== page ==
The sign, which reads ’we all quit’ and ’sorry for the inconvenience,’ was put up by angry staff members trying to send a message to upper management. Picture: Rachael Flores/Twitter
The sign, which reads ’we all quit’ and ’sorry for the inconvenience,’ was put up by angry staff members trying to send a message to upper management. Picture: Rachael Flores/Twitter

'We all quit': Burger King workers announce resignation with sign outside restaurant

By Lutho Pasiya Time of article published Jul 16, 2021

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A photo of a sign outside a Lincoln, Nebraska Burger King has gone viral.

The sign, which reads “we all quit” and “sorry for the inconvenience,” was put up by angry staff members trying to send a message to upper management.

Rachael Flores, a former general manager at the store who gave her two-week notice after frustrations with management and the working conditions at the restaurant, told news outlet KLN-TV that eight fellow employees quit soon after.

"They wanted to put up a sign to say, you know, 'Sorry there's really not going to be anyone here’, just kind of a laugh to upper management.

"That got put up before we opened, and I didn't think anybody was going to notice it, because we did just one sign. And then it went pretty crazy on Facebook. I got a call from my upper management, and they told me I needed to take it down," she told the publication.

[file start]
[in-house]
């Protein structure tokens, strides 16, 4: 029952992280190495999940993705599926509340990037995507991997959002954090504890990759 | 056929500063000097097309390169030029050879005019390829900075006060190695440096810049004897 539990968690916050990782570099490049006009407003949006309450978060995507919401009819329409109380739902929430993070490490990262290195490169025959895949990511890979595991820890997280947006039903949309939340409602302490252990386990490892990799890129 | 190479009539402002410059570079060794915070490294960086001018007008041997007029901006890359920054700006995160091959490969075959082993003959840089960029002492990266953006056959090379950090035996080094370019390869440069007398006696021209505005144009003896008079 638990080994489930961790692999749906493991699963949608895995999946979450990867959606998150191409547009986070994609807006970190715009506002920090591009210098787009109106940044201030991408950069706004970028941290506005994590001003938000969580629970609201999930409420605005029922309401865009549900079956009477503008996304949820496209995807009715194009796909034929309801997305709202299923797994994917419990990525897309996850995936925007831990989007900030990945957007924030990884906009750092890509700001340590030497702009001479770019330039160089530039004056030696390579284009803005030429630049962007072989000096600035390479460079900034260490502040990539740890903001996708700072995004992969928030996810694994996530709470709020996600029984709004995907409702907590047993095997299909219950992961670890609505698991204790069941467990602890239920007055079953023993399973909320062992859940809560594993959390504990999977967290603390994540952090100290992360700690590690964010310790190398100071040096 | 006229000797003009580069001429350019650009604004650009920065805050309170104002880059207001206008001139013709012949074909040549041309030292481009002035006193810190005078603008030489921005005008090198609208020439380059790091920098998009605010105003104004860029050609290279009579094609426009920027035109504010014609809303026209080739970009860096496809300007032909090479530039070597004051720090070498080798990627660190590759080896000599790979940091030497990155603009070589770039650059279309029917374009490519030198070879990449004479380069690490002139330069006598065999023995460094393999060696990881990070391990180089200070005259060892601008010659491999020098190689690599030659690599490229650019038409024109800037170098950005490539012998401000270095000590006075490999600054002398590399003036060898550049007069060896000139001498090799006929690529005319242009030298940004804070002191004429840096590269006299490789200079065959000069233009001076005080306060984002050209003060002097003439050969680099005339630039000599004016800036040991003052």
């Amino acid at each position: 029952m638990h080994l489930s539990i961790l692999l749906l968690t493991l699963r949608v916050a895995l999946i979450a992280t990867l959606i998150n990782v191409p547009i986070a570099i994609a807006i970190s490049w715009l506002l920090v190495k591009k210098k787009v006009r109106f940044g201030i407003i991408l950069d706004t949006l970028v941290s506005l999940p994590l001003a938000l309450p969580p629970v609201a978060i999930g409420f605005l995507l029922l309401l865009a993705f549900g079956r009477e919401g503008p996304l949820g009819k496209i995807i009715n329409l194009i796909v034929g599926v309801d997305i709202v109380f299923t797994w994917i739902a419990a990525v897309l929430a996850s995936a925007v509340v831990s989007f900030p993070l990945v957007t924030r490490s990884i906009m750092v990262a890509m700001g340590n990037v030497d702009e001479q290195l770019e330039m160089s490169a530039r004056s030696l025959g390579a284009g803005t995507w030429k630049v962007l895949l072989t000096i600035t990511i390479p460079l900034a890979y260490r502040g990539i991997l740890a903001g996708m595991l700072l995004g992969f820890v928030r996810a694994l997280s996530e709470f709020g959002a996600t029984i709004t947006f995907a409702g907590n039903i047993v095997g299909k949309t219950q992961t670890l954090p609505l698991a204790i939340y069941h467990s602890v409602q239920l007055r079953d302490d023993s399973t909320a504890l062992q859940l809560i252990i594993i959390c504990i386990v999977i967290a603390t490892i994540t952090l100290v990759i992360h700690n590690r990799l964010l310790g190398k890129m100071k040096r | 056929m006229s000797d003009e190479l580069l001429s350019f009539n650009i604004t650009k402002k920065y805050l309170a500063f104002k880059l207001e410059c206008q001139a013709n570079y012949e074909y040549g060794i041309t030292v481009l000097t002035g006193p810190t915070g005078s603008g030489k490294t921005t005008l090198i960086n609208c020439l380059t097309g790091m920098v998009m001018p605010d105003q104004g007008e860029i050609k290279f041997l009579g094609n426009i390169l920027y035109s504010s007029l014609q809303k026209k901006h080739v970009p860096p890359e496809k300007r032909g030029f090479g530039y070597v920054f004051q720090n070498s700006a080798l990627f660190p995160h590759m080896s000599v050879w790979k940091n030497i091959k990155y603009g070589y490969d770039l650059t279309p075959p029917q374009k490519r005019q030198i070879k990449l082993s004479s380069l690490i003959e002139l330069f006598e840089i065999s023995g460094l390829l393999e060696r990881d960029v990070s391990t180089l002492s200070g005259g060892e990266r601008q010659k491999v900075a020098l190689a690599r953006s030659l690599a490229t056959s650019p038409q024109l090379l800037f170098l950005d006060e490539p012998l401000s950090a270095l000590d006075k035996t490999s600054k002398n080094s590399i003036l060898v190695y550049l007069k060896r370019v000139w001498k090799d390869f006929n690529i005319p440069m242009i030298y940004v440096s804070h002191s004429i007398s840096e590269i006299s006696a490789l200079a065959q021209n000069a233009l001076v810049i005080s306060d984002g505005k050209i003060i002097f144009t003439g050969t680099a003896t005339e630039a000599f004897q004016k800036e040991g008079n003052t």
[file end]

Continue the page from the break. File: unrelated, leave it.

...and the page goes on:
Flores said that due to an ever-changing staff of district managers, her particular branch had been overlooked, leading to working conditions that included 90-degree temperatures in the kitchen, resulting in severe dehydration, and 50 to 60 hour work weeks.

Flores said she was hospitalised for dehydration, and her boss told her she was a “baby”.

These fast food workers are reported to be among a growing group of retail workers who are "rage quitting" their jobs over working conditions and pay during the US labour shortage.

The restaurant industry has been one of the hardest hit by the pandemic. Thousands of restaurants have permanently closed, and thousands more are trying to survive on their take-out service. This has left millions of workers unemployed, and the industry desperate for help.

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